This post was edited on 10/7 at 5:19 pm


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LEASTBAY
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Member since Aug 2007
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re: Sci-Fi/Fantasy Recommendation & Discussion Thread
quote:


I just started To Sleep in a Sea of Stars


What did you think of it? I just finished it. Pretty good book but I found some of it to be really over the top. Maybe the guy is on drugs. I dunno.


hogfly
Arkansas Fan
Fayetteville, AR
Member since May 2014
3813 posts

re: Sci-Fi/Fantasy Recommendation & Discussion Thread
Just finished the Greatcloaks.

Pumped because my library had the next 4 books in the Expanse all in at the same time. Went ahead and requested all 4 and will pick up tomorrow.

The same thing happened with the Greatcloaks, and I was able to get all 4 of them at the same time. I've been on a lucky streak lately at the library.


Sneaky__Sally
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re: Sci-Fi/Fantasy Recommendation & Discussion Thread
quote:

Just finished the Greatcloaks.


What did you think?


I finished up listening to first book of Lightbringer, started book 2 but couldn't really get into it so will probably return it and fire it up again sometime down the line. It was certainly good and well put-together with an interesting magic system, but I am not really fan of kip and something about the convoluted familial nature of the story just wasn't exactly what I'm looking for at the moment. I think it would be an incredible series for a movie because of all the colors and set-pieces.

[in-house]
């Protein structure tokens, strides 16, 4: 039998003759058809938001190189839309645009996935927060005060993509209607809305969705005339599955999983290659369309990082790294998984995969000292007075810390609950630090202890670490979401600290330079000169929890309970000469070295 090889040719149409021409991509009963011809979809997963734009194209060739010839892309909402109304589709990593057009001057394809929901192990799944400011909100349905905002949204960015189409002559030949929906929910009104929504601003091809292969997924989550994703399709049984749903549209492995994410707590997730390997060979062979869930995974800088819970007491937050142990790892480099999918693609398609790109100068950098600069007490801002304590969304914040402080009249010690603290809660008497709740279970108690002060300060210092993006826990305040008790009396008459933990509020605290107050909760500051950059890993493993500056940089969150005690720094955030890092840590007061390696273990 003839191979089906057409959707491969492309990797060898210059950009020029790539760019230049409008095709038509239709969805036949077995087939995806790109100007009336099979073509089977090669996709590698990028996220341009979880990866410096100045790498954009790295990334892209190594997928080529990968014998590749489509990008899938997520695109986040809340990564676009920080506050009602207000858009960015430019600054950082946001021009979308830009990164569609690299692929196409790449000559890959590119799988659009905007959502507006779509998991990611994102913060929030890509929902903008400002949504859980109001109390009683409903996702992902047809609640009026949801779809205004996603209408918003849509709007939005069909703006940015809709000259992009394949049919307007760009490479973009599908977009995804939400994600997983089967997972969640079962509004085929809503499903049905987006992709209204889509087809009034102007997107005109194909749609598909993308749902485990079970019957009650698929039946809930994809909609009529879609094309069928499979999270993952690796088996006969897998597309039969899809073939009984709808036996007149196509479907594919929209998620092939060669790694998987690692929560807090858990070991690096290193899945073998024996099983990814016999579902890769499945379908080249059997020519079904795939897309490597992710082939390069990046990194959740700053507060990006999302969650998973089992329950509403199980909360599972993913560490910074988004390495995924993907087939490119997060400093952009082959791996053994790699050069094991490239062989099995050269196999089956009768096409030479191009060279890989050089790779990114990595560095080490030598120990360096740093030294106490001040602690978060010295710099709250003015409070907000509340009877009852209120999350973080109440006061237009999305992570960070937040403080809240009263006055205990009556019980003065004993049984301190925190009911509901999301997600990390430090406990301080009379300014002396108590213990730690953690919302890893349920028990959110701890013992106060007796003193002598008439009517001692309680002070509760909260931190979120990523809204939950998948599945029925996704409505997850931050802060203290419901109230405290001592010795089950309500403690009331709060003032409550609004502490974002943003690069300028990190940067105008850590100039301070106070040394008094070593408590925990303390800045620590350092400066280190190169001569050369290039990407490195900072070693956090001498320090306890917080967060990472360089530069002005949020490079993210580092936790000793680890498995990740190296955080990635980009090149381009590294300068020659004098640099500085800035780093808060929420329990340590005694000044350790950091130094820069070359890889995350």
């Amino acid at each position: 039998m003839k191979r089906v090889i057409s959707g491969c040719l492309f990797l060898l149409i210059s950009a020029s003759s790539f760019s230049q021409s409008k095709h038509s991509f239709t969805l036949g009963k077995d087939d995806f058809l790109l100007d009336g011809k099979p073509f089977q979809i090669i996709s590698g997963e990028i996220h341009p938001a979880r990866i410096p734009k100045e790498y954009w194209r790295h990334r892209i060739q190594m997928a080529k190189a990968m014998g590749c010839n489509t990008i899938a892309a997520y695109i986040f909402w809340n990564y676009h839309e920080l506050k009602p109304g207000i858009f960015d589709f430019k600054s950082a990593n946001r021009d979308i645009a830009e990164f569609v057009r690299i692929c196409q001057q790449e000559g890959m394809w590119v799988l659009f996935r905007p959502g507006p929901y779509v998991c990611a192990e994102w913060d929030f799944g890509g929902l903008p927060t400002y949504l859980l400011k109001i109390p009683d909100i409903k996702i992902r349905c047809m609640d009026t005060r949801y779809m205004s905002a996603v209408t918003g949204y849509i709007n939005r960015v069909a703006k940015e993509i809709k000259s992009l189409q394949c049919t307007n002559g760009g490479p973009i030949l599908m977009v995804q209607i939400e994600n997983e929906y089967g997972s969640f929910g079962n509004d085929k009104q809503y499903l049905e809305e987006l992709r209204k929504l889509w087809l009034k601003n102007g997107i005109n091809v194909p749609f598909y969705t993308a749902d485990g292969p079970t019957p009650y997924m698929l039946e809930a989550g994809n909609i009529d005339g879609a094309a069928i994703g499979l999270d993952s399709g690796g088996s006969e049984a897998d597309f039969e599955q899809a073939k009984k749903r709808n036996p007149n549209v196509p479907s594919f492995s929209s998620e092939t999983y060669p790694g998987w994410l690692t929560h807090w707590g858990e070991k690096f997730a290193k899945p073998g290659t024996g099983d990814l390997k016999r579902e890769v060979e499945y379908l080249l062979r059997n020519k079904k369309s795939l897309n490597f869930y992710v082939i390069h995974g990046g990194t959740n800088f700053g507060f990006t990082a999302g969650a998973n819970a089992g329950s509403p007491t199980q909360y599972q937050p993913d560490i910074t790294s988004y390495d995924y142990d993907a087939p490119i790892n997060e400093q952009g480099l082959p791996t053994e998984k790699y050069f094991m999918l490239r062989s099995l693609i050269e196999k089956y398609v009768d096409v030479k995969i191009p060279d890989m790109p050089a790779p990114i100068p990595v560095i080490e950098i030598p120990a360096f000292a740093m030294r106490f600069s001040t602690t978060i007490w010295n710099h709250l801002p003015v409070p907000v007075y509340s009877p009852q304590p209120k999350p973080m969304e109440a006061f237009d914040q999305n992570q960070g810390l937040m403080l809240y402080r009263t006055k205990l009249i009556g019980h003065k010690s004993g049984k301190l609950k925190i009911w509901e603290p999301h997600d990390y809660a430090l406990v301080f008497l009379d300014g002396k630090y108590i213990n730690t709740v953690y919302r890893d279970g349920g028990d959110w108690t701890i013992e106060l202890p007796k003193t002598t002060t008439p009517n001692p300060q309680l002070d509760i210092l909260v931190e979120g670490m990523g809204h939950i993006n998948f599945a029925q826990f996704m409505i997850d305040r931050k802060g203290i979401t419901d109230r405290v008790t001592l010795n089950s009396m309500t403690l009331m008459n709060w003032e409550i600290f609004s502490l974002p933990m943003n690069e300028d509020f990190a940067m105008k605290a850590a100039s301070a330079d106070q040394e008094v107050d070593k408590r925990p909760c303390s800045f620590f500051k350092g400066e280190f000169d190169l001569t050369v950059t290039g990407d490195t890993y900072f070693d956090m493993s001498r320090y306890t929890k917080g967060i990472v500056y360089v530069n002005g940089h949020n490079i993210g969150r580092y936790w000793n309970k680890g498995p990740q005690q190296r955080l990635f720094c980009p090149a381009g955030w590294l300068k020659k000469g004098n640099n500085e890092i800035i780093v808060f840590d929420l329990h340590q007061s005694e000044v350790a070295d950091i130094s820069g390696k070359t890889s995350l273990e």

Also finished Making Money - it was another great book in what I am discovering is Pratchett's style. Trying to decide if I want to go to Mort / the Death storyline or the City Watch books next.
This post was edited on 10/15 at 7:31 am


hogfly
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Fayetteville, AR
Member since May 2014
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re: Sci-Fi/Fantasy Recommendation & Discussion Thread
I liked the Greatcloaks! Highly entertaining and enjoyable. I'll confess that I shed some tears at various points throughout the story. There are some really great characters in it and lots of fun plot twists. Some of the world building was a little meh (the religious system, specifically), but the series was pretty great overall.


Sneaky__Sally
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re: Sci-Fi/Fantasy Recommendation & Discussion Thread
Ya, it wasn't a super in depth world building series, not a whole lot of info on the surrounding countries or religions - but enough for the story it was telling I thought.

Probably my favorite new series read of the year.